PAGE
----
Last week I did a road trip from Mumbai to Pune and back. The journey was almost five hours each time, so I got to know the drivers very well:
One of them was a 30-year old who had been driving different vehicles for different companies ever since he got his driving license at the age of 18. He just made enough money to support his old parents and younger brother’s education. He had no ambitions, and believed he was destined to be a low-paid driver. When I asked him whether he had considered saving up to buy his own car or taxi, he gave me many reasons why not. He was unclean, drove recklessly and kept complaining about the government, roads, other reckless drivers and life in general. He bumped his car into another near Pune but didn’t accept his mistake.
The other was a 35-year old who had a similar background – poor parents, no education – but a completely different life. He had done many different jobs in different cities of India: tour guide in his hometown of Banaras, taxi driving in the North, construction work in the East. He had saved enough to buy a house and settle in Pune, where he lives with a wife and son. He owned two cars – he drove one himself and had a driver for the other. He was clean, drove very carefully and was grateful for his life. His ambition was to travel outside India and ‘see the world’ – starting with Pakistan and Dubai. He was collecting coins from his international passengers to remind himself of the places he would like to see.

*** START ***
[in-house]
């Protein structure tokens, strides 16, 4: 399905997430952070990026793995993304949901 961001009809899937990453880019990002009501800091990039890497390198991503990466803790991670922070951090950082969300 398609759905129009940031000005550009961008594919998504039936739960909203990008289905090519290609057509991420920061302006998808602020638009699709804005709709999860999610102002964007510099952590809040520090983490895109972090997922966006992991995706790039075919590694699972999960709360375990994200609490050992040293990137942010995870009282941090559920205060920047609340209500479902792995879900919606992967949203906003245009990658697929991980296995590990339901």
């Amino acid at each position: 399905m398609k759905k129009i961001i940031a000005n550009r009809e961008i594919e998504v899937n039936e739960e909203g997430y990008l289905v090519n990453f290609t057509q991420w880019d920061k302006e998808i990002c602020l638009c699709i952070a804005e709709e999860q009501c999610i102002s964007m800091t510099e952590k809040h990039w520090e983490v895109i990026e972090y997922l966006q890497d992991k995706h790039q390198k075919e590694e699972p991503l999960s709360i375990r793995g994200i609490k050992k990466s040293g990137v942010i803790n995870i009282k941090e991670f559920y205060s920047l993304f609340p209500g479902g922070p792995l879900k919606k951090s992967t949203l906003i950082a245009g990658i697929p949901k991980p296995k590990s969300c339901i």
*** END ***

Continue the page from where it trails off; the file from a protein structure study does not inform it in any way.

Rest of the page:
How can two individuals respond so differently to the same circumstances? How much of our lives are really in our control? What can we learn from these two drivers?
[Photo taken from the car: a female rider in Pune city]